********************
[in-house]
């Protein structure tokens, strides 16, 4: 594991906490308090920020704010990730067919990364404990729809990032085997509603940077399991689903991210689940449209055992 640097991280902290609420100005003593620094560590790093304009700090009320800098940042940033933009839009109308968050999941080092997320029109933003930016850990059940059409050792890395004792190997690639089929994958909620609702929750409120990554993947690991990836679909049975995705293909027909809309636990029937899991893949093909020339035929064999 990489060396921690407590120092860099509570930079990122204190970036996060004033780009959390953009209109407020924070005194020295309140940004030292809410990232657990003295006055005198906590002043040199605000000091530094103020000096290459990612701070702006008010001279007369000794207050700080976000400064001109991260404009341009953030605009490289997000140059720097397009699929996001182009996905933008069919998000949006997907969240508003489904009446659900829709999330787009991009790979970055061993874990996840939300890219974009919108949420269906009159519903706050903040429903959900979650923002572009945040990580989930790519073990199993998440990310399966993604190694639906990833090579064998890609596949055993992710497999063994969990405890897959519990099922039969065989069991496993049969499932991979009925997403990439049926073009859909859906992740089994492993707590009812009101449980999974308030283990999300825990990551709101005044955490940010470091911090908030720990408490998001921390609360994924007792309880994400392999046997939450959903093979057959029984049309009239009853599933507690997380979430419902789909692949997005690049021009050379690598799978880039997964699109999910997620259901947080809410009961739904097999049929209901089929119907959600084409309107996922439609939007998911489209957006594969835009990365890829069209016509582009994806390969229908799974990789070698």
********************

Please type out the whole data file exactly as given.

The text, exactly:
[in-house]
């Protein structure tokens, strides 16, 4: 594991906490308090920020704010990730067919990364404990729809990032085997509603940077399991689903991210689940449209055992 640097991280902290609420100005003593620094560590790093304009700090009320800098940042940033933009839009109308968050999941080092997320029109933003930016850990059940059409050792890395004792190997690639089929994958909620609702929750409120990554993947690991990836679909049975995705293909027909809309636990029937899991893949093909020339035929064999 990489060396921690407590120092860099509570930079990122204190970036996060004033780009959390953009209109407020924070005194020295309140940004030292809410990232657990003295006055005198906590002043040199605000000091530094103020000096290459990612701070702006008010001279007369000794207050700080976000400064001109991260404009341009953030605009490289997000140059720097397009699929996001182009996905933008069919998000949006997907969240508003489904009446659900829709999330787009991009790979970055061993874990996840939300890219974009919108949420269906009159519903706050903040429903959900979650923002572009945040990580989930790519073990199993998440990310399966993604190694639906990833090579064998890609596949055993992710497999063994969990405890897959519990099922039969065989069991496993049969499932991979009925997403990439049926073009859909859906992740089994492993707590009812009101449980999974308030283990999300825990990551709101005044955490940010470091911090908030720990408490998001921390609360994924007792309880994400392999046997939450959903093979057959029984049309009239009853599933507690997380979430419902789909692949997005690049021009050379690598799978880039997964699109999910997620259901947080809410009961739904097999049929209901089929119907959600084409309107996922439609939007998911489209957006594969835009990365890829069209016509582009994806390969229908799974990789070698």